No wonder tax offices are being deluged with outraged calls from those who believe there must surely have been some mistake.
The biggest single shock for anyone who has forgotten the Budget details from last year is on company cars, of course. From April, 35 per cent of the new value of the car will be deducted each year from tax allowances. For middling to expensive cars, that is enough to offset the other allowances.
Even before the Inland Revenue posted its letters, the Government and Opposition MPs were becoming increasingly excitable as the implementation date for the tax increases in April approached. But the evidence so far has been that consumers have been phlegmatic.
The latest Gallup survey even shows consumer confidence rising strongly and people happier to make large purchases than in any month since August 1988.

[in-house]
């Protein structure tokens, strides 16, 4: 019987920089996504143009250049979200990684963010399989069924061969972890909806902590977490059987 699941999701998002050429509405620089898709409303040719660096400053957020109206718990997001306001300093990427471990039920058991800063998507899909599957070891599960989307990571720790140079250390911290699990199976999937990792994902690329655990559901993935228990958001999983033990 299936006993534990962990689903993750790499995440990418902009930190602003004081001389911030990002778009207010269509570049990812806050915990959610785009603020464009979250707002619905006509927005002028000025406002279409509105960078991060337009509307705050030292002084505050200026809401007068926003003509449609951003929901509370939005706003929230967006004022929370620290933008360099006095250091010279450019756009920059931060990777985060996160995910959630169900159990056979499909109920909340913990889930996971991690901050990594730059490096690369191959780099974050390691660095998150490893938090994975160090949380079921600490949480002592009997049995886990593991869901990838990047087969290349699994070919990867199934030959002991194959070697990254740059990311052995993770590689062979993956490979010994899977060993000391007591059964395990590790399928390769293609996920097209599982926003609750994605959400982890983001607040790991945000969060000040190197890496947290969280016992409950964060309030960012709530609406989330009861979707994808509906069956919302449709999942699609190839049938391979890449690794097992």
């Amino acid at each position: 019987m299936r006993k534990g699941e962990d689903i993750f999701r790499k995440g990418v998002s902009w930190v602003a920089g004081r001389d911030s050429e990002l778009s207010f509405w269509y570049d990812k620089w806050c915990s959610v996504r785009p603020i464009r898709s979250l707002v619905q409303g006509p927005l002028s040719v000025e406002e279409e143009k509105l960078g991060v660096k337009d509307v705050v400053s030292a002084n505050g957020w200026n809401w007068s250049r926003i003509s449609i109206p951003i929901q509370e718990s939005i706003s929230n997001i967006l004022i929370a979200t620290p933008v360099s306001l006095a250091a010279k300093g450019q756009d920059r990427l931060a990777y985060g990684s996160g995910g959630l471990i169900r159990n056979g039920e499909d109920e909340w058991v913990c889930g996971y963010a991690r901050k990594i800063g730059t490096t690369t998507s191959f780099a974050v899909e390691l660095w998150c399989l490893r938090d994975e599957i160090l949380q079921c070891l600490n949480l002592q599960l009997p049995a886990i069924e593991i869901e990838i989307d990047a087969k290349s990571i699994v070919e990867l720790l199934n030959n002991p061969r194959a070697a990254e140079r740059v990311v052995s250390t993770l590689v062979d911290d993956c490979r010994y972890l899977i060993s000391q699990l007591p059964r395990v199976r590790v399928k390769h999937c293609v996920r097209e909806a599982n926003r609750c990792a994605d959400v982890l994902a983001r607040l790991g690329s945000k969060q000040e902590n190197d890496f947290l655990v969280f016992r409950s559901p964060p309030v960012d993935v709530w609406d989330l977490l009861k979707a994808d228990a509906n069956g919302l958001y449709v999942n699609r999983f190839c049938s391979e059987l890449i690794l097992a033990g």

In fact, that tells little about the real effects of tax rises. It simply confirms that the pattern following Norman Lamont's swansong Budget in March has been repeated after Kenneth Clarke's inaugural effort in November. Confidence dipped following the announcement of the measures, only to recover in the following month.
That is no reason for the Treasury to be complacent about the effect of tax changes on the economy. Consumers are nowhere near as rational and far-sighted as theoretical economists like to believe. There is likely to be a two-stage raising of consciousness.
First, several hundred thousand company car drivers may be persuaded to draw in their horns soon, to make provisions against the lower pay cheques that will arrive from April onwards. There will be such a large difference in some tax codes that they will for once be read carefully and absorbed, rather than shoved into a file and forgotten.
For most others, it will only be when fuel bills rise and pay slips shrink in April that they realise the scale of the damage to their finances and cut spending. Mr Clarke should get his defence in first and cut interest rates now.Reuse content